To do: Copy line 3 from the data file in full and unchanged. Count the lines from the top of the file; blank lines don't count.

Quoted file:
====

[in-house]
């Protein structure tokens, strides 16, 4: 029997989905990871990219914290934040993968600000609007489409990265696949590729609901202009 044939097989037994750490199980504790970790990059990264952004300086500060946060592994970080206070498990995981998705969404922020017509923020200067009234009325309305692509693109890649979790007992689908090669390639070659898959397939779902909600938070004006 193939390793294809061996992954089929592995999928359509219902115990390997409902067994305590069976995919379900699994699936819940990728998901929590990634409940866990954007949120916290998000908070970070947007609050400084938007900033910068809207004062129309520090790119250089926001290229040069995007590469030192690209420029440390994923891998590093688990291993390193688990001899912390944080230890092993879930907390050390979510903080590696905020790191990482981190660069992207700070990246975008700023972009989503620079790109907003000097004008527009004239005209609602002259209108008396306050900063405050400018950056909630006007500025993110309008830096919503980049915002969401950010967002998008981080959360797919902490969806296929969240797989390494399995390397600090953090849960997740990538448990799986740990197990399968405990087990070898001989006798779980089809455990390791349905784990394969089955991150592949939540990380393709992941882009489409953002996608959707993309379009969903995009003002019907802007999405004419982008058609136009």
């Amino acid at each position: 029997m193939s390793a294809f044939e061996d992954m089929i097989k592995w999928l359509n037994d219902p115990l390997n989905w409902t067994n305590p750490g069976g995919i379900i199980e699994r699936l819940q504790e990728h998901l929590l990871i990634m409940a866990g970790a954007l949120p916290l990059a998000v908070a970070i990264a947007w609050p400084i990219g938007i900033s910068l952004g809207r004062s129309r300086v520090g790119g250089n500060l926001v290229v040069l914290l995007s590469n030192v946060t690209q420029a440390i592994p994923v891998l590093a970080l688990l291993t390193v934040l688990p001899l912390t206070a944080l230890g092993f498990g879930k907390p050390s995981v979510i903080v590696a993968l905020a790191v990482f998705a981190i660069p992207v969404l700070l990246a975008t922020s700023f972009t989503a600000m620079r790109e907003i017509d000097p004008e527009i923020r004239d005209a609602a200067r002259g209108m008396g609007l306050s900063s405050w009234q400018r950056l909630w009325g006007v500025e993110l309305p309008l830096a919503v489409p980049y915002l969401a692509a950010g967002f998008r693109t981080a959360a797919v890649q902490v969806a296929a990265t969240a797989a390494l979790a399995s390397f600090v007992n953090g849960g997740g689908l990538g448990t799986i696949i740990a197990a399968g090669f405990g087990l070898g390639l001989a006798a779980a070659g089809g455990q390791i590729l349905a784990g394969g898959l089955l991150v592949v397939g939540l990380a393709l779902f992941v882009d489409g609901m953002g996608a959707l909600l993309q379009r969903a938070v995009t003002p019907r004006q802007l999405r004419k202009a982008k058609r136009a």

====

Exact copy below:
């Amino acid at each position: 029997m193939s390793a294809f044939e061996d992954m089929i097989k592995w999928l359509n037994d219902p115990l390997n989905w409902t067994n305590p750490g069976g995919i379900i199980e699994r699936l819940q504790e990728h998901l929590l990871i990634m409940a866990g970790a954007l949120p916290l990059a998000v908070a970070i990264a947007w609050p400084i990219g938007i900033s910068l952004g809207r004062s129309r300086v520090g790119g250089n500060l926001v290229v040069l914290l995007s590469n030192v946060t690209q420029a440390i592994p994923v891998l590093a970080l688990l291993t390193v934040l688990p001899l912390t206070a944080l230890g092993f498990g879930k907390p050390s995981v979510i903080v590696a993968l905020a790191v990482f998705a981190i660069p992207v969404l700070l990246a975008t922020s700023f972009t989503a600000m620079r790109e907003i017509d000097p004008e527009i923020r004239d005209a609602a200067r002259g209108m008396g609007l306050s900063s405050w009234q400018r950056l909630w009325g006007v500025e993110l309305p309008l830096a919503v489409p980049y915002l969401a692509a950010g967002f998008r693109t981080a959360a797919v890649q902490v969806a296929a990265t969240a797989a390494l979790a399995s390397f600090v007992n953090g849960g997740g689908l990538g448990t799986i696949i740990a197990a399968g090669f405990g087990l070898g390639l001989a006798a779980a070659g089809g455990q390791i590729l349905a784990g394969g898959l089955l991150v592949v397939g939540l990380a393709l779902f992941v882009d489409g609901m953002g996608a959707l909600l993309q379009r969903a938070v995009t003002p019907r004006q802007l999405r004419k202009a982008k058609r136009a």